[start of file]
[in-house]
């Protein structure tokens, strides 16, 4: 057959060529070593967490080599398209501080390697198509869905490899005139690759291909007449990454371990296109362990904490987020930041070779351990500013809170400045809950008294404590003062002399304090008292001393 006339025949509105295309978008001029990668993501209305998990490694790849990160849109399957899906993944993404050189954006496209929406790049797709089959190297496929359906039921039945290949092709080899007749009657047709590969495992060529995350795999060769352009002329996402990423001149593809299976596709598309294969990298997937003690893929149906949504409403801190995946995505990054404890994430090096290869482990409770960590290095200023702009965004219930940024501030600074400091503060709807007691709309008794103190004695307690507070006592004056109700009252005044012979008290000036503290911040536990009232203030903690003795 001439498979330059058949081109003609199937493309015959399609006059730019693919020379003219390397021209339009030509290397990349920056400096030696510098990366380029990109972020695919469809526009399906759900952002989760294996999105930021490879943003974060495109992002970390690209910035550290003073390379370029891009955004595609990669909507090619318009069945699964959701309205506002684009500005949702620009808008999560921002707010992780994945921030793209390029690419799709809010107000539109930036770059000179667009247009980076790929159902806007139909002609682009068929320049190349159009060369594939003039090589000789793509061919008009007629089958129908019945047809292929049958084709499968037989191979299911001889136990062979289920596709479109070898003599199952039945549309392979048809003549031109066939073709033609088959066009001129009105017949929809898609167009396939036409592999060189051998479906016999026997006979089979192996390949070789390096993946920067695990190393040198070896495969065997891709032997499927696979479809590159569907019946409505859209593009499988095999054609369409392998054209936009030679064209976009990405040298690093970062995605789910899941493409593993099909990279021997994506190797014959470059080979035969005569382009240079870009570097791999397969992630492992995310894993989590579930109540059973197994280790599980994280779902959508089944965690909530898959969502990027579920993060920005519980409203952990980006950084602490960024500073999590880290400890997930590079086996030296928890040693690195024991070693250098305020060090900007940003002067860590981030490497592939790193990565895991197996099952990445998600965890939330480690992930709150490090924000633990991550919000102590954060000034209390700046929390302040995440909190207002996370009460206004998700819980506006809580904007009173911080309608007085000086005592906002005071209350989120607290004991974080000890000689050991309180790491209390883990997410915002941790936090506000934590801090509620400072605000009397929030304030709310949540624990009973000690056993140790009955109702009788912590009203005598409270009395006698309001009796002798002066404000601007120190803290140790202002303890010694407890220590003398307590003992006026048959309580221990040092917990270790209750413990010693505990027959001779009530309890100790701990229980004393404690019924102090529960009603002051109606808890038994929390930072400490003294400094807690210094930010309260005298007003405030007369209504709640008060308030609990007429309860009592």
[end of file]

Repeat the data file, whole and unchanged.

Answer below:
[in-house]
């Protein structure tokens, strides 16, 4: 057959060529070593967490080599398209501080390697198509869905490899005139690759291909007449990454371990296109362990904490987020930041070779351990500013809170400045809950008294404590003062002399304090008292001393 006339025949509105295309978008001029990668993501209305998990490694790849990160849109399957899906993944993404050189954006496209929406790049797709089959190297496929359906039921039945290949092709080899007749009657047709590969495992060529995350795999060769352009002329996402990423001149593809299976596709598309294969990298997937003690893929149906949504409403801190995946995505990054404890994430090096290869482990409770960590290095200023702009965004219930940024501030600074400091503060709807007691709309008794103190004695307690507070006592004056109700009252005044012979008290000036503290911040536990009232203030903690003795 001439498979330059058949081109003609199937493309015959399609006059730019693919020379003219390397021209339009030509290397990349920056400096030696510098990366380029990109972020695919469809526009399906759900952002989760294996999105930021490879943003974060495109992002970390690209910035550290003073390379370029891009955004595609990669909507090619318009069945699964959701309205506002684009500005949702620009808008999560921002707010992780994945921030793209390029690419799709809010107000539109930036770059000179667009247009980076790929159902806007139909002609682009068929320049190349159009060369594939003039090589000789793509061919008009007629089958129908019945047809292929049958084709499968037989191979299911001889136990062979289920596709479109070898003599199952039945549309392979048809003549031109066939073709033609088959066009001129009105017949929809898609167009396939036409592999060189051998479906016999026997006979089979192996390949070789390096993946920067695990190393040198070896495969065997891709032997499927696979479809590159569907019946409505859209593009499988095999054609369409392998054209936009030679064209976009990405040298690093970062995605789910899941493409593993099909990279021997994506190797014959470059080979035969005569382009240079870009570097791999397969992630492992995310894993989590579930109540059973197994280790599980994280779902959508089944965690909530898959969502990027579920993060920005519980409203952990980006950084602490960024500073999590880290400890997930590079086996030296928890040693690195024991070693250098305020060090900007940003002067860590981030490497592939790193990565895991197996099952990445998600965890939330480690992930709150490090924000633990991550919000102590954060000034209390700046929390302040995440909190207002996370009460206004998700819980506006809580904007009173911080309608007085000086005592906002005071209350989120607290004991974080000890000689050991309180790491209390883990997410915002941790936090506000934590801090509620400072605000009397929030304030709310949540624990009973000690056993140790009955109702009788912590009203005598409270009395006698309001009796002798002066404000601007120190803290140790202002303890010694407890220590003398307590003992006026048959309580221990040092917990270790209750413990010693505990027959001779009530309890100790701990229980004393404690019924102090529960009603002051109606808890038994929390930072400490003294400094807690210094930010309260005298007003405030007369209504709640008060308030609990007429309860009592």